New Knees Love Aquatic Therapy

Aquatic therapy soon after total knee replacement surgery improves results

(RxWiki News) Even though hip and knee replacement surgeries have become more common, it remains unclear how best to treat patients after surgery. Beginning aquatic therapy at the right time may be one way to improve quality of life.

Starting aquatic therapy six days after total knee replacement surgery may lead to better post-surgery results. Following total hip replacement surgery, patients may have better results if they start aquatic therapy after their wound has healed.

"Start aquatic therapy after joint replacement surgery."

Aquatic therapy has been shown to improve outcomes for patients after total hip and total knee replacement surgeries. A recent study by Thoralf R. Liebs, M.D., of the University of Schleswig-Holstein Medical Center, and colleagues shows that timing matters when it comes to post-surgery aquatic therapy.

The study's results show that patients who started aquatic therapy six days after total knee replacement surgery had better physical function, less pain, and less stiffness. After total hip replacement surgery, patients had improved physical function, pain, and stiffness if they waited for their wound to heal before starting aquatic therapy.

Typically, aquatic therapy is begun when the surgery wound heals around two weeks after surgery. According to Dr. Liebs, "This multicenter study demonstrates that the timing of physiotherapy measures, such as aquatic therapy, has clinically relevant effects after [total knee replacement surgery]."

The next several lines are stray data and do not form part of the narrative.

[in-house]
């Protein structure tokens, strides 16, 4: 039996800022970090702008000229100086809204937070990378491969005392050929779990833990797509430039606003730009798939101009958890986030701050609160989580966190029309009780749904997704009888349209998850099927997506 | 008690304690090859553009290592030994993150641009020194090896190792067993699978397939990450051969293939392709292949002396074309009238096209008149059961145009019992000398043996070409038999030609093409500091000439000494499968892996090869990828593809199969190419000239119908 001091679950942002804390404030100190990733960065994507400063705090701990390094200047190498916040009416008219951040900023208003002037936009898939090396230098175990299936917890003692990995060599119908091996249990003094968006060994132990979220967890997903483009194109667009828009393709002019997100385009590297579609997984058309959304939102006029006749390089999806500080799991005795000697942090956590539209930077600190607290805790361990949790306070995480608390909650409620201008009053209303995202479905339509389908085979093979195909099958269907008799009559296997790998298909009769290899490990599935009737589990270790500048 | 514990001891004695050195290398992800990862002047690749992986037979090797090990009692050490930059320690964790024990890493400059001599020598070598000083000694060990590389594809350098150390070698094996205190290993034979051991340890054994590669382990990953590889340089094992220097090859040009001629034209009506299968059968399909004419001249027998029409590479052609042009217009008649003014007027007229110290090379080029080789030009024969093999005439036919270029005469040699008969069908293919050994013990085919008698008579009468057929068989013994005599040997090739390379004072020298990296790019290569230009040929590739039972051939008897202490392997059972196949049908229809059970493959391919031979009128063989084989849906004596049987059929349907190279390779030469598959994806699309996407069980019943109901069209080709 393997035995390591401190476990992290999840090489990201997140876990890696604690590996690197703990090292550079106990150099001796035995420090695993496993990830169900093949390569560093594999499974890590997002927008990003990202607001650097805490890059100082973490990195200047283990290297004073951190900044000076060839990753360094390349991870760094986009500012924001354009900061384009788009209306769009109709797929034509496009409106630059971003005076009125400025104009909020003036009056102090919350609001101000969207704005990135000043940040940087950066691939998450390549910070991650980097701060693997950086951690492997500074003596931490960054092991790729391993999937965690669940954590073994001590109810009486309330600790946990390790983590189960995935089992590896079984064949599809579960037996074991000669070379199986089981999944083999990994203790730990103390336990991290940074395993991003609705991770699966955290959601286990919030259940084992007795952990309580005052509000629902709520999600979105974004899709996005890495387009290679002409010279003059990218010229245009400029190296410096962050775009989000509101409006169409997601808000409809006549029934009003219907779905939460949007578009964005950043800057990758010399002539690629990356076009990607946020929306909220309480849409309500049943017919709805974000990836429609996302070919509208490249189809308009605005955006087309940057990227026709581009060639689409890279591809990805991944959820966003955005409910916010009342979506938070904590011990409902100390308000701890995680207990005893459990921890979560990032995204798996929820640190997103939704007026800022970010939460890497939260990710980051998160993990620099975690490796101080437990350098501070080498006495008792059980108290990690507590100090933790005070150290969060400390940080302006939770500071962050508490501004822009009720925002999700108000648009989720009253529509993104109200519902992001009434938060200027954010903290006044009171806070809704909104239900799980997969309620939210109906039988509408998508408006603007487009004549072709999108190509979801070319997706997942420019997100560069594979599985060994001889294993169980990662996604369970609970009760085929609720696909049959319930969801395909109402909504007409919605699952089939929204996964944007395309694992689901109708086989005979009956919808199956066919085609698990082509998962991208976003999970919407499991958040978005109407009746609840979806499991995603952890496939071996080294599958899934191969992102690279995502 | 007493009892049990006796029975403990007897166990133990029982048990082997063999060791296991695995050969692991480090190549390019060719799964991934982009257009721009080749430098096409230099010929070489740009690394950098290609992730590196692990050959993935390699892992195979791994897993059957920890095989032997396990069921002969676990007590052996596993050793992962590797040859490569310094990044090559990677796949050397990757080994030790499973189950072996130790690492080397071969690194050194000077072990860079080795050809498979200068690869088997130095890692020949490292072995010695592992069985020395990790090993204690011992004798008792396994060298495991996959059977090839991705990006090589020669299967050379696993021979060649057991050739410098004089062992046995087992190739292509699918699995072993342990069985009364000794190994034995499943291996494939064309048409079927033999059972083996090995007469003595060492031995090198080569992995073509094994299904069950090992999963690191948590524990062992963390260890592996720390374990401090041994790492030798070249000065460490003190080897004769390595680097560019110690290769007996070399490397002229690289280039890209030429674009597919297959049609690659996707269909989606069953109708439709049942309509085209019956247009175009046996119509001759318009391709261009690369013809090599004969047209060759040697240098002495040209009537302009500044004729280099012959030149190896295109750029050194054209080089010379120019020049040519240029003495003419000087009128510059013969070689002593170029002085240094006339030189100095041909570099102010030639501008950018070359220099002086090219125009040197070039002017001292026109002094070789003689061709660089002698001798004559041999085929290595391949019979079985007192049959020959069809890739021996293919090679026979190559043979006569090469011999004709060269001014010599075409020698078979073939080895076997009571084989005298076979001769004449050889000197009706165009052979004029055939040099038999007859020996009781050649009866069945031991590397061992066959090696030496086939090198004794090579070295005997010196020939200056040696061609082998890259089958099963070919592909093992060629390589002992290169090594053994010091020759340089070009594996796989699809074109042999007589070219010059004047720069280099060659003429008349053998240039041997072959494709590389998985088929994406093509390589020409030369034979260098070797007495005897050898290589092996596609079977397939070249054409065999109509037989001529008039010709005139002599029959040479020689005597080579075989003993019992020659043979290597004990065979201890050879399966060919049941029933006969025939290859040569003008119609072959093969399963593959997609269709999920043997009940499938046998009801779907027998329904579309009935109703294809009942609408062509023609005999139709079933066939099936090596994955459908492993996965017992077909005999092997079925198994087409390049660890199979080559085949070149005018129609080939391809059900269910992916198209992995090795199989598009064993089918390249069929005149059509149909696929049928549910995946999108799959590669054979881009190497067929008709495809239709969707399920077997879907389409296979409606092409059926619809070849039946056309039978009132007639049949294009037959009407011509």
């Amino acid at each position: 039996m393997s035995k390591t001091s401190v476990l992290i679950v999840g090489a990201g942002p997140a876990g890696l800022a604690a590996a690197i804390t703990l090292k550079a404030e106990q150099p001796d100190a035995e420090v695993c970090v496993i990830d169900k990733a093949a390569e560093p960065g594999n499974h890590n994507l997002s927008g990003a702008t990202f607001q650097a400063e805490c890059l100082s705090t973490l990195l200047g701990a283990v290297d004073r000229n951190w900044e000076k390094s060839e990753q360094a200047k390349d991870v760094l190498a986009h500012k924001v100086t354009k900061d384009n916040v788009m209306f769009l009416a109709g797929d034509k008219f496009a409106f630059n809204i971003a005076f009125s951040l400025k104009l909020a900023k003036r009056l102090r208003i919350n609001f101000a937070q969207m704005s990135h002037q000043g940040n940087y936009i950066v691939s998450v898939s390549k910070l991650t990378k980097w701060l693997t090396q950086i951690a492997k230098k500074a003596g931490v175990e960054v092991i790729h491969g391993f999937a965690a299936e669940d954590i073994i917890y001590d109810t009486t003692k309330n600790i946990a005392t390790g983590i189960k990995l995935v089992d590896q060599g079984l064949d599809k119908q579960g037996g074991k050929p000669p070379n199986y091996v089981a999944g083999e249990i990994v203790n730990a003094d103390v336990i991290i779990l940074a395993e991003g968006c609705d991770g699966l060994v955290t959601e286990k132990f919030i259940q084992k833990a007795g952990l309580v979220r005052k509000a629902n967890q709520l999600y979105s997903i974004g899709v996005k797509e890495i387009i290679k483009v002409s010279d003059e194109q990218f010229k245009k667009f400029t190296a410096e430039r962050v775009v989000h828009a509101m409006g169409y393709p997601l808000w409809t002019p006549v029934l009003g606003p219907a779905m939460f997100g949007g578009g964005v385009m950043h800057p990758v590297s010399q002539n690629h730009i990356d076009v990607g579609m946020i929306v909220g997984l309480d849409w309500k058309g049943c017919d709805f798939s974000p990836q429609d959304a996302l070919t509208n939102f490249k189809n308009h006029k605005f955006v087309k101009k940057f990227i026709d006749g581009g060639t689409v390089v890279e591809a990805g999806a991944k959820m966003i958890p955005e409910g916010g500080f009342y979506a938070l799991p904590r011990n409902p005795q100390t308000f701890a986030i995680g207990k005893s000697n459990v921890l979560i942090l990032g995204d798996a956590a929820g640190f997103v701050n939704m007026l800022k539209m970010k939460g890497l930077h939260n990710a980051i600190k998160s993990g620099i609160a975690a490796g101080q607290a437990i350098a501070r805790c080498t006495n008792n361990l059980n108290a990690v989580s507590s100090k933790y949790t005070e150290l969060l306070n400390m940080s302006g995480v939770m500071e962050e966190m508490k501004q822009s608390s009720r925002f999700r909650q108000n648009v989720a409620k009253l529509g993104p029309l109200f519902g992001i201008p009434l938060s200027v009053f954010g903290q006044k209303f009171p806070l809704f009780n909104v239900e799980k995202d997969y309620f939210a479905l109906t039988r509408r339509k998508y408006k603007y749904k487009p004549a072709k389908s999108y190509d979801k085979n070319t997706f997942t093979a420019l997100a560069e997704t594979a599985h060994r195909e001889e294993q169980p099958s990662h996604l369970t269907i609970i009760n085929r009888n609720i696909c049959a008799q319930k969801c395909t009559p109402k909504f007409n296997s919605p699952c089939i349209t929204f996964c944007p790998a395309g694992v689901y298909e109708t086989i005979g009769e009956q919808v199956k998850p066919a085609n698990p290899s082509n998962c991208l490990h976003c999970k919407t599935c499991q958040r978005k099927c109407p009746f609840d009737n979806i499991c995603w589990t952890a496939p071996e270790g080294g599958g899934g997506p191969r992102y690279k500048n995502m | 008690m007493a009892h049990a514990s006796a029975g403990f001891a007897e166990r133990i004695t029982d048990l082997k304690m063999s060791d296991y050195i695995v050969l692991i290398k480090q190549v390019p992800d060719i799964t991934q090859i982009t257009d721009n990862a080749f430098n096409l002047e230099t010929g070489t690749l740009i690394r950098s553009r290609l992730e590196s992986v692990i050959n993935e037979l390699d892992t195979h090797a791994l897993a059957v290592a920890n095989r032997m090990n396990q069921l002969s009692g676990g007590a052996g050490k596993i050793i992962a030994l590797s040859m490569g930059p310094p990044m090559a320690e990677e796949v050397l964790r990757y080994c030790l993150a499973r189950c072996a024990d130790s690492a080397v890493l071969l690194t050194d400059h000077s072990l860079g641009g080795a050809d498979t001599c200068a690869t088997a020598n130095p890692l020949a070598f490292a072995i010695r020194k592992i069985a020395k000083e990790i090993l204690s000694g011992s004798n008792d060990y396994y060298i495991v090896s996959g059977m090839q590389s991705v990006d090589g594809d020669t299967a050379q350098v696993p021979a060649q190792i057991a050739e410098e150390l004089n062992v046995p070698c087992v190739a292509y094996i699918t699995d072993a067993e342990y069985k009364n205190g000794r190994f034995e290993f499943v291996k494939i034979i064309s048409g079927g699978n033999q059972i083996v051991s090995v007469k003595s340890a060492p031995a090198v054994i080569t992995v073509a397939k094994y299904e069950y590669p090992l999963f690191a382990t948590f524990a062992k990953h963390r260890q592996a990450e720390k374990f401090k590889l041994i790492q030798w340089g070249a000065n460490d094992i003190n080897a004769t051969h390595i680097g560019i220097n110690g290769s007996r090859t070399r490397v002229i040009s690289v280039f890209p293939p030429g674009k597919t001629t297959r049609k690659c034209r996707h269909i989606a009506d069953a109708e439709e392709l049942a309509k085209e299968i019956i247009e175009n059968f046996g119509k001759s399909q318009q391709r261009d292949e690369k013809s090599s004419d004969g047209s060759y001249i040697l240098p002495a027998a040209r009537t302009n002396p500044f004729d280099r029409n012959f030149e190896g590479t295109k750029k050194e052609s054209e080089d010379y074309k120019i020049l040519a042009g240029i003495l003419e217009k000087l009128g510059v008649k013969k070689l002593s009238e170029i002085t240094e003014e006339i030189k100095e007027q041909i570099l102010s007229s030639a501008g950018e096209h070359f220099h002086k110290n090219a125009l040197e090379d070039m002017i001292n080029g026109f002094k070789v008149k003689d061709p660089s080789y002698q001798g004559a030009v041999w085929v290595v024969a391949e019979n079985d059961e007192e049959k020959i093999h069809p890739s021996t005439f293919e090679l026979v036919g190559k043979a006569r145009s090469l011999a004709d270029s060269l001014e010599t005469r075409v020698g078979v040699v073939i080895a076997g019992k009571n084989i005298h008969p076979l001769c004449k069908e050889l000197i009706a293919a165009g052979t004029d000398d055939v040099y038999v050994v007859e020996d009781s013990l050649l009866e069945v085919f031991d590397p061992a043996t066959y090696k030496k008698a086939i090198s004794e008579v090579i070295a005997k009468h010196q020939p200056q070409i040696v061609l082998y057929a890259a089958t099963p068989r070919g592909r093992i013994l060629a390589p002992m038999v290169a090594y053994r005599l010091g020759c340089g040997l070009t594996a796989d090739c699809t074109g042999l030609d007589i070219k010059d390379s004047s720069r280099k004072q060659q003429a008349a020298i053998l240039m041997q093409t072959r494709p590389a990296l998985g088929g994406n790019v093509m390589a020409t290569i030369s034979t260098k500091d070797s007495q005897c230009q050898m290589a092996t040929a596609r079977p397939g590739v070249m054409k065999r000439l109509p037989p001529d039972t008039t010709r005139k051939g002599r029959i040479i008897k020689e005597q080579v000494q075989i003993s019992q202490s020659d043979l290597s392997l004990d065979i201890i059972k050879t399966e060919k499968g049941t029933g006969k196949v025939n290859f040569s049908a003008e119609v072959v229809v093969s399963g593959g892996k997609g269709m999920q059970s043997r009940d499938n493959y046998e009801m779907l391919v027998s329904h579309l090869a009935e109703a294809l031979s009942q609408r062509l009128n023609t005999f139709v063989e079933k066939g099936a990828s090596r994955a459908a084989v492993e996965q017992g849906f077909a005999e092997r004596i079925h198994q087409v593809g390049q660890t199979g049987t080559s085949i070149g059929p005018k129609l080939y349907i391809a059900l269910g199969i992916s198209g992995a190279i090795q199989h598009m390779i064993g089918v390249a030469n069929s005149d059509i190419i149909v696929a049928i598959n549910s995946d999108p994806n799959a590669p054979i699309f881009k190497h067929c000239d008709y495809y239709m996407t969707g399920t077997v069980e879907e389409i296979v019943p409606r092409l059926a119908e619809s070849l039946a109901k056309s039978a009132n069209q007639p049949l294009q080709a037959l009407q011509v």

"Our study is one of the few studies that demonstrates a clinically important effect on the health-related quality of life after [total knee replacement surgery] by a factor that can be influenced by the healthcare professional," Dr. Liebs notes.

In other words, this study shows that doctors have the power to improve the quality of life of their patients by encouraging them to start aquatic therapy. "The intervention is simple to administer, and requires limited extra input from the health care professional," he says.

The story is a little different for patients after total hip replacement surgery. Unlike knee replacement patients, hip replacement patients may still need to wait for their wound to heal before beginning aquatic therapy.

Dr. Liebs believes that hip replacement and knee replacement surgery patients may have different results from aquatic therapy because of differences in satisfaction after surgery. "[Total hip replacement surgery] has a high rate of patient satisfaction," he says, "and patients report an improved quality of life after the procedure."

Because they are already satisfied, hip replacement patients may not have much to gain from additional treatments like aquatic therapy.

In contrast, patients who have undergone total knee replacement surgery are less satisfied, so the addition of aquatic therapy has a bigger impact.

Dr. Liebs also explains that the effects of aquatic therapy may be more geared towards the knee joint than the hip joint.

For their study, the researchers randomly assigned patients who had undergone total hip and total knee replacement surgeries to receive aquatic therapy starting either six days or 14 days after surgery. Participants attended therapy sessions three times a week for 30 minutes.

The researchers measured physical function, pain, and stiffness at 3, 6, 12, and 24 months after surgery.

The findings are published in the Archives of Physical Medicine and Rehabilitation.

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Review Date: 
January 5, 2012